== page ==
This romance is woven into the overall story arc and Vasic and Ivy spend a lot of their time in danger, battling and working on strategies to defeat the darkness. Their intimate time together is beautiful, and I like that as individuals they don't play games about how they feel about each other. I think that is because neither is capable of hiding. But those beautiful times are limited, and other, more significant sub-plots and characters, take the focus away from Vasic and Ivy. So in the end, although I love what there is of Vasic and Ivy together, the romance becomes another sub-plot in this installment, albeit, one where the two characters are an integral part of that all-important overall story arc.

Epilogue: Epilogues can be great or they can damage a great read. In this case I loved it. The Psys are evolving and the whole world will have to evolve with them. There have been changes in Singh's Psy/Changeling world and there are more changes to come -- dangerous enemies, chaos and instability to overcome, but there's hope and love too. Now we wait for the next book. :)

4 comments:

  1. Thanks for this review - you told me exactly what I wanted to know!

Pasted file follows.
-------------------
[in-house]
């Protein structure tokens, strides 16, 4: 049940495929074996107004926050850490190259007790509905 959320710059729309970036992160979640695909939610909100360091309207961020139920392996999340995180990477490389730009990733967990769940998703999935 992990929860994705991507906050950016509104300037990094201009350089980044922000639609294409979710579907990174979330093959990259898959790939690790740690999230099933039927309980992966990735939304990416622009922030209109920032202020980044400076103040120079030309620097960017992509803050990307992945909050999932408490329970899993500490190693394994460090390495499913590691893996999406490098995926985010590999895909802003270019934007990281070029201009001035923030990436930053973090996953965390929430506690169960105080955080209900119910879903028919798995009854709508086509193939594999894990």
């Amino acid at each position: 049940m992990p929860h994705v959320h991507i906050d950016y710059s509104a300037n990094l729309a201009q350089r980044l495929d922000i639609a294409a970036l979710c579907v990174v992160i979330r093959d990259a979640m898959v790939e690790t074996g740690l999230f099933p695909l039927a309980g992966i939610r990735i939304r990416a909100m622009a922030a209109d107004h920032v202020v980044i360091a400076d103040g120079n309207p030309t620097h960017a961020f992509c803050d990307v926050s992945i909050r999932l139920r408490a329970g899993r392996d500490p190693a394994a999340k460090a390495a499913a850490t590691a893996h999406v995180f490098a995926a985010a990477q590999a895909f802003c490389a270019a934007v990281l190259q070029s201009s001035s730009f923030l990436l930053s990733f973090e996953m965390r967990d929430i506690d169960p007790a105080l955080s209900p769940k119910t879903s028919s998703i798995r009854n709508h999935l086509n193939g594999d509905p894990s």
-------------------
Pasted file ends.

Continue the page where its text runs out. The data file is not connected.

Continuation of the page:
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    1. Victoria, I'm so glad you found your answer! ;P

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  2. I enjoyed this book. Yes, it was transitionary, but it had focus as opposed to Tangle of Need :) I was happy to read Vasic's book. Although his romance with Ivy wasn't a carbon copy of Judd, it wasn't either totally new. There was echoes of familiarity :(

    I pretty much enjoyed the book, but I have to say, the parts with the net and the infection, I have difficulty seeing it.

    Can't wait for Aden's book!

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    1. Hey Nath!

      Absolutely agree, transitional but with a focus. Nothing like Tangle of Need at all. I didn't find similarities between Vasic and Judd's romances. I did find it cute that Judd gave Vasic advise about how to conquer those funny obstacles while having sex. LOL!

      The infection of the Net wasn't confusing for me, but I have tons of notes from my re-reads, (grin), and I reread those before reading this book as a refresher. It helped!

      I'm really looking forward to Aden's book too. Do you think he'll be paired up with Alice?